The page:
Friday, December 9, 2011

Group puts unique spin on Celtic music

English: Scottish HighlandsImage via Wikipedia
Immigrant's Daughter is a delightful trio that brings a fresh approach to Celtic music. Rather than traveling the well-worn path of their contemporaries, they have gone boldly in a different direction by infusing traditional Celtic sounds with classic American pop, rock 'n' roll and jazz.

The band is made up of three women of British Isles descent who seem more like sisters than friends. Sharon Fogarty, 36, who was born in Ireland, plays the flute; Ann Borden, 53, makes her harp sing; and Nora Garver, 58, captures the imagination with her violin.

And although their music evokes visions of the Scottish Highlands and dreamy ballads, it also reminds listeners of American tunes. For example, "Wexford Carol," (March) and "Wexford Carol," (Lyrical), are both songs from their latest CD "The Winter Moon," (2011). They are the same song performed different ways, Borden said. Although the former is a lively song with a strong rhythmic beat, the later is a slow, meditative piece. Their music combines their classical training with traditional Celtic, pop, rock 'n' roll and jazz. "Truly, a blend of sounds that represent all Americans," Borden said.

Borden and Fogarty graduated from UNC School of the Arts with degrees in music. Garver graduated from Georgetown University with a degree in French and Arabic. Garver was classically trained by private tutors.

They have been together five years.

Q: Is there a story behind your group's name?

A: Borden: My family background is Scottish, Scotch Irish, English and from all over. Our families are from all different places, but we are all now Americans. And if you look at America, everybody is like that. And even if you look at the American Indians, you can still trace them to the Behring Straights or over in Polynesia. The idea of Immigrant's Daughter gives us the ability to take world music and add what we are into it.

A: Garver: And I think we all relate mostly with our British Isles background. I'm three-quarters British Isles, and there are other mixes in there, but our heritage is primarily from the British Isles.

A: Fogarty: Long story short, Immigrant's Daughter gives us the right not to be authentic. We have so many influences.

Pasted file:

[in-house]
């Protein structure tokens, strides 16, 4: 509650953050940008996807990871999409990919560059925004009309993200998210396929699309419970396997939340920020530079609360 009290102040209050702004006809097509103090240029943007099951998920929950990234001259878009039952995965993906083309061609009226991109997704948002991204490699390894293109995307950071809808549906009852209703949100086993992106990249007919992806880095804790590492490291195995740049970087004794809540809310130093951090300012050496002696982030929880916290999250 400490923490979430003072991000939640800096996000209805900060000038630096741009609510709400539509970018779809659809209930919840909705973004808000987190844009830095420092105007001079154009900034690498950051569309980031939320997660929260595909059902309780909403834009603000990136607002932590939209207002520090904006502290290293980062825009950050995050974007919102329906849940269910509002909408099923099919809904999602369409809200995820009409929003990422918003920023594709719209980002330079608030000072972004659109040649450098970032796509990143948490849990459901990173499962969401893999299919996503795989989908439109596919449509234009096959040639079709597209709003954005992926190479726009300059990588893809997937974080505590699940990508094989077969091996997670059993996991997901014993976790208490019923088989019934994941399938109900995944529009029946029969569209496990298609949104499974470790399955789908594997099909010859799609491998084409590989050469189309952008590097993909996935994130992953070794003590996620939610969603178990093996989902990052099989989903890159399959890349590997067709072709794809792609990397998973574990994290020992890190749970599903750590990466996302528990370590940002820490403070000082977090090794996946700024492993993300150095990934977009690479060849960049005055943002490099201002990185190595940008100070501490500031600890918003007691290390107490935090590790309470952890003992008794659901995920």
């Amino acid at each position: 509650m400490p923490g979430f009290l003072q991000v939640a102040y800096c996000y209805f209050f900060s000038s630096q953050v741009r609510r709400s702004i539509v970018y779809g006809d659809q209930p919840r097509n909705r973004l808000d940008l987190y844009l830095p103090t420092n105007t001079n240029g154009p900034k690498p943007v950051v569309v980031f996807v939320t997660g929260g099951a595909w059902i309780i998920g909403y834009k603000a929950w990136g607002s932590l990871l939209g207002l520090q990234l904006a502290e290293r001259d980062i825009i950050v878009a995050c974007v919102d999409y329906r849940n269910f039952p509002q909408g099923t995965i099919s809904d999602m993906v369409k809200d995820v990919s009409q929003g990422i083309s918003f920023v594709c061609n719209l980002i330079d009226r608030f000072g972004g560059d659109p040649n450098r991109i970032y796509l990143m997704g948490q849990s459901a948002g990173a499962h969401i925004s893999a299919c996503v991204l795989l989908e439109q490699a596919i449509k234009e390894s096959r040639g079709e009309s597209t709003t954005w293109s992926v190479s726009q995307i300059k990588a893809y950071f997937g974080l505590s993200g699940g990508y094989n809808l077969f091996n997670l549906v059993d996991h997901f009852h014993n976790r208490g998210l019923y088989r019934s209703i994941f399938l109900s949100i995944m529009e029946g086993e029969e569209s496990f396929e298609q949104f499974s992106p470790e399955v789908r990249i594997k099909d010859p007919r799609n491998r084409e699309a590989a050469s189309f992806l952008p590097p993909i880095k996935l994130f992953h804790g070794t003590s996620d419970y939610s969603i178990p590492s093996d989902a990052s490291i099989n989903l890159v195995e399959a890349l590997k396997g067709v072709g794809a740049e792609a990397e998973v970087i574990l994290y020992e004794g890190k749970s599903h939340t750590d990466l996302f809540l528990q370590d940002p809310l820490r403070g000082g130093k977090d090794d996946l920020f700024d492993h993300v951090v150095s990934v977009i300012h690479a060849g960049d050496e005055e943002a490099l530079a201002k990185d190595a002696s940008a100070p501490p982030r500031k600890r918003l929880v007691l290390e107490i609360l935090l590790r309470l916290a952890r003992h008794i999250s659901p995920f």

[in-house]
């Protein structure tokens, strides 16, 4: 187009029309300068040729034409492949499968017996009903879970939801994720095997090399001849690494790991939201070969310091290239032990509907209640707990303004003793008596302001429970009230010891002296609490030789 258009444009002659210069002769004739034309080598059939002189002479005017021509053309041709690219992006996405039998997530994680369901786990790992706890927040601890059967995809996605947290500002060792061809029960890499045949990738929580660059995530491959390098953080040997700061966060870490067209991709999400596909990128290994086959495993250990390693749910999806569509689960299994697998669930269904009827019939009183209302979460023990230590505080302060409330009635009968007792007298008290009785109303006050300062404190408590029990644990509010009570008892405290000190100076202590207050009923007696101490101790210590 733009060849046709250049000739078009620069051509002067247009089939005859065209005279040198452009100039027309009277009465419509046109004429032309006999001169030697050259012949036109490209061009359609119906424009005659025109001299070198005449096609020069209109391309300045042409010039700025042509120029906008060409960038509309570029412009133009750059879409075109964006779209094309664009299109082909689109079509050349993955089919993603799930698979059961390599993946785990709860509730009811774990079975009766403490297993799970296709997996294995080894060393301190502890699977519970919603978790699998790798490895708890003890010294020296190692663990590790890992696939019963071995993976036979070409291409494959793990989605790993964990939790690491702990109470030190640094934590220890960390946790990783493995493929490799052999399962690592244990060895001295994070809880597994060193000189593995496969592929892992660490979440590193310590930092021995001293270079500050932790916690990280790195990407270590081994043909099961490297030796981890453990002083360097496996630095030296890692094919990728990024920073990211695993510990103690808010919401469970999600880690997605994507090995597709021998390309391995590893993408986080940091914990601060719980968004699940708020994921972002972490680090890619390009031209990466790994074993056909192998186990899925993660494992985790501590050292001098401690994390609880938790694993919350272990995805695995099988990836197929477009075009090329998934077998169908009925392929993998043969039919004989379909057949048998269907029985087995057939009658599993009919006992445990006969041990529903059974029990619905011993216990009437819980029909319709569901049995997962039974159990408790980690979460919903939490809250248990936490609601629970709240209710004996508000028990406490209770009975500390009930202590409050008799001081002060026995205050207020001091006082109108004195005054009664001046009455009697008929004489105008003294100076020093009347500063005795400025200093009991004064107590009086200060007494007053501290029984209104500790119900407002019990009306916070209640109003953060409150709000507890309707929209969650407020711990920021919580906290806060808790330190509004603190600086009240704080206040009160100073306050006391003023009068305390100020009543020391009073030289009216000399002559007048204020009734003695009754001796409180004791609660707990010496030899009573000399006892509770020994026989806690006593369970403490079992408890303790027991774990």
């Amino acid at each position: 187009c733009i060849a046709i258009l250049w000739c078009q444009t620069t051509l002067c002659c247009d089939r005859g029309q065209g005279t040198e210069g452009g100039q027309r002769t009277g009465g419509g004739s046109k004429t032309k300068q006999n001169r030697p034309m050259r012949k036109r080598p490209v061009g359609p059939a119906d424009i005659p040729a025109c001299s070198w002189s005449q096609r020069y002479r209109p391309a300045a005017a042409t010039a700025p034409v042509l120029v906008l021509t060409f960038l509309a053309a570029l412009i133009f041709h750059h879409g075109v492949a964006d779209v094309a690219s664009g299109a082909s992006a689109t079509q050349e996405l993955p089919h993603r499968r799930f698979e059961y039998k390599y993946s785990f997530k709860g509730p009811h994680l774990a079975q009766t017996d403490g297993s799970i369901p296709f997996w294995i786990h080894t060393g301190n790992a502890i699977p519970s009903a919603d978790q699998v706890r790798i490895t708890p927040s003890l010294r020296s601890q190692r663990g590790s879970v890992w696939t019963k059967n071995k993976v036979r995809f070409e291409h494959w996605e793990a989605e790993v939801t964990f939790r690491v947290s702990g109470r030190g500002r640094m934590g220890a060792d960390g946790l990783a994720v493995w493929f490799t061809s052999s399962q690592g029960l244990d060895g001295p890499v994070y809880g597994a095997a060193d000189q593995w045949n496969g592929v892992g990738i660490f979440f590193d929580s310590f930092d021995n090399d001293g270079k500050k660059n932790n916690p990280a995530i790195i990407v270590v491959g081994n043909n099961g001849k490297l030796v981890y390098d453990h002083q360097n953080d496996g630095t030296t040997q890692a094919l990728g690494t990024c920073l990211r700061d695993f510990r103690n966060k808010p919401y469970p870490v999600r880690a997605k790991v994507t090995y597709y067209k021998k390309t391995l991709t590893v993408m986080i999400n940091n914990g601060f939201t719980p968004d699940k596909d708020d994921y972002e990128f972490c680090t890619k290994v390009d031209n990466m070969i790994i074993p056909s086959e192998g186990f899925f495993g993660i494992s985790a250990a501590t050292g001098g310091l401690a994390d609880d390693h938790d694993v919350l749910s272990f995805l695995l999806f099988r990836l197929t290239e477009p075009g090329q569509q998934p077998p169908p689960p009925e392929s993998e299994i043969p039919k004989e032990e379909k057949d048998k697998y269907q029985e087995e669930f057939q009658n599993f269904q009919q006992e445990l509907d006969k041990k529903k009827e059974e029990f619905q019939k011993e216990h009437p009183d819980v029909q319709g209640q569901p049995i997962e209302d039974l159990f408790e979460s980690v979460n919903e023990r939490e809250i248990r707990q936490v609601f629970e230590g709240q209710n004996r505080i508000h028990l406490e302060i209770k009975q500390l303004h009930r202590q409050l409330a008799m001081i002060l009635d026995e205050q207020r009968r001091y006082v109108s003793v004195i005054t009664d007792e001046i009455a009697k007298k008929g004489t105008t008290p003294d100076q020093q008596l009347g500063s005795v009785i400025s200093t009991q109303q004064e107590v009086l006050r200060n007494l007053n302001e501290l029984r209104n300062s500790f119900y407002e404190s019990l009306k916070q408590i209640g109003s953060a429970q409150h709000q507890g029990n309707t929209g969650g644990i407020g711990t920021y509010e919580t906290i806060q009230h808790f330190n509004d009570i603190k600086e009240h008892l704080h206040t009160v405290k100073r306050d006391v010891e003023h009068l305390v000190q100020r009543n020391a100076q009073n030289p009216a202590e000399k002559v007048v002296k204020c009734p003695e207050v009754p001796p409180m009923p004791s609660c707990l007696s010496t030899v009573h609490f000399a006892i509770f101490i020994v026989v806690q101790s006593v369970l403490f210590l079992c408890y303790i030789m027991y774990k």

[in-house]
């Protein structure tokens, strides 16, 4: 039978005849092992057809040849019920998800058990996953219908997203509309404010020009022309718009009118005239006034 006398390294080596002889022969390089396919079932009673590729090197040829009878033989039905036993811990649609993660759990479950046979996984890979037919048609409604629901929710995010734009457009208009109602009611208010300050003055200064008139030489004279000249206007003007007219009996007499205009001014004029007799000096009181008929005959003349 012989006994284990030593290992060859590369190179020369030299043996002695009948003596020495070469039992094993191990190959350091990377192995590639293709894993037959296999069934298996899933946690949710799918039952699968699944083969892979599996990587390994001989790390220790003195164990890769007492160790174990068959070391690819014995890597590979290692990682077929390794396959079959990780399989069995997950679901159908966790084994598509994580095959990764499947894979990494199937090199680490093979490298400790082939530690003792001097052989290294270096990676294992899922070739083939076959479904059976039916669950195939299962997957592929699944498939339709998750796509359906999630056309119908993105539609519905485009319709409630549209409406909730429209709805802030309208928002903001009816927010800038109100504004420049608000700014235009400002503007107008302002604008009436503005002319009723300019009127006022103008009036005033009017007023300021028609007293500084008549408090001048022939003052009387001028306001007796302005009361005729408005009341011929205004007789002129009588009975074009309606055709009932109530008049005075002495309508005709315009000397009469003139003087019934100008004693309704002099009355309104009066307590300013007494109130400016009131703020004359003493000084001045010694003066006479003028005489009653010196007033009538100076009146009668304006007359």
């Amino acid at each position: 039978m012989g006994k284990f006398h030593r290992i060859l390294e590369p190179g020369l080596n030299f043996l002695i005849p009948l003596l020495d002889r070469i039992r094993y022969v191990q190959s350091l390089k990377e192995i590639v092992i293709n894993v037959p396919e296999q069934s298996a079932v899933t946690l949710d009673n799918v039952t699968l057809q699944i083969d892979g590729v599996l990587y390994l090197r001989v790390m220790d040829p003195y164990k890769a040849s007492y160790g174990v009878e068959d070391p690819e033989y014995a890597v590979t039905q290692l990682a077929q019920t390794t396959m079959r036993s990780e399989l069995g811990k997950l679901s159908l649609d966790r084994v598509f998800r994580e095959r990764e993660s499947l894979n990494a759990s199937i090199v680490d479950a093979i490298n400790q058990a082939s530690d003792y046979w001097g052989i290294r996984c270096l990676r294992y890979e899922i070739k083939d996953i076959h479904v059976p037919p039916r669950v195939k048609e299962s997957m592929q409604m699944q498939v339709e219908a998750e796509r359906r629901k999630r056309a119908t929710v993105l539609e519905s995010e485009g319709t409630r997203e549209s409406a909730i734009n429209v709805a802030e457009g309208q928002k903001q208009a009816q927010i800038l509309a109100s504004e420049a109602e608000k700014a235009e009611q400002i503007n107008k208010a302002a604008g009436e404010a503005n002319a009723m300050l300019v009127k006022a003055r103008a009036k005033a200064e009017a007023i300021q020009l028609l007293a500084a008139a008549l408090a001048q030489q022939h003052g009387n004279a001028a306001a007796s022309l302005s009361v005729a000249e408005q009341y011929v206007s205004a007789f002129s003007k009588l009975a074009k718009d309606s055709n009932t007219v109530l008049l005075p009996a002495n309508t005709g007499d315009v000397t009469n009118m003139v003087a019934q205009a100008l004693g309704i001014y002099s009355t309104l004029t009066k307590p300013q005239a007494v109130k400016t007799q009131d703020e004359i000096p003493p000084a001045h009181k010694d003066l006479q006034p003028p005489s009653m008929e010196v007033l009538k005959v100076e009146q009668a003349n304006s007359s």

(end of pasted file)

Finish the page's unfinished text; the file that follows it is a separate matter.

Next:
A: Garver: We don't have to play Irish music exactly like the Irish play it. Our strength is in developing arrangements that are original.

Q: Describe your performances. What can first-time attendees expect?

A: Sharon: Definitely something different. We do not have cookie-cutter performances.

A: Garver: We make sure we perform at least one new piece. We like to do themes: Christmas, Halloween, Valentine's Day.

A: Fogarty: From a Celtic point of view, it's seasonal. That's why (our CD) is called "The Winter Moon." It's the solstice.

A: Borden: (My goal is) to really be able to connect the people who listen to it with their environment. To have an environment using the music to heal in, to feel good about yourself and to have the listener discover who they are from their attraction to whatever we're doing. When you get people who start to discover who they are, the people around them are influenced to discover who they are.

Q: I know you released "Over the Whistle and Through the Strings" in 2009 and "The Winter Moon" this year. Let's talk about "The Winter Moon." What's the CD about?

A: Garver: It's ancient Celtic carols.

A: Fogarty: This CD was my idea. Being Irish in America and listening to Irish music year round, you realize Americans expect to hear it in March. And we're a Celtic group, but we're not just March. The winter CD came about because we wanted to show people what the Celts were doing this time of year. At Christmas time, you hear the same music all the time. And so this CD was meant to give a winter atmosphere at Christmas time.

Q: What's next?

A: Borden: We have a new album coming out.

A: Fogarty: It's called, "Hands Down." And it's all original tunes.

A: Garver: It's a collaborative effort of the three of us in terms of writing the music and arranging it. It's Celtic, but there are some things on there that are not necessarily Celtic. It's a combination of our influences.

A: Fogarty: Nora and I signed up for Kickstarter to help us out with this. We plan to start recording in January, and hopefully by July we'll have it finished, recorded, released and packaged. (Fans can view a video performance of Immigrant's Daughter and contribute to their Kickstarter campaign by visiting

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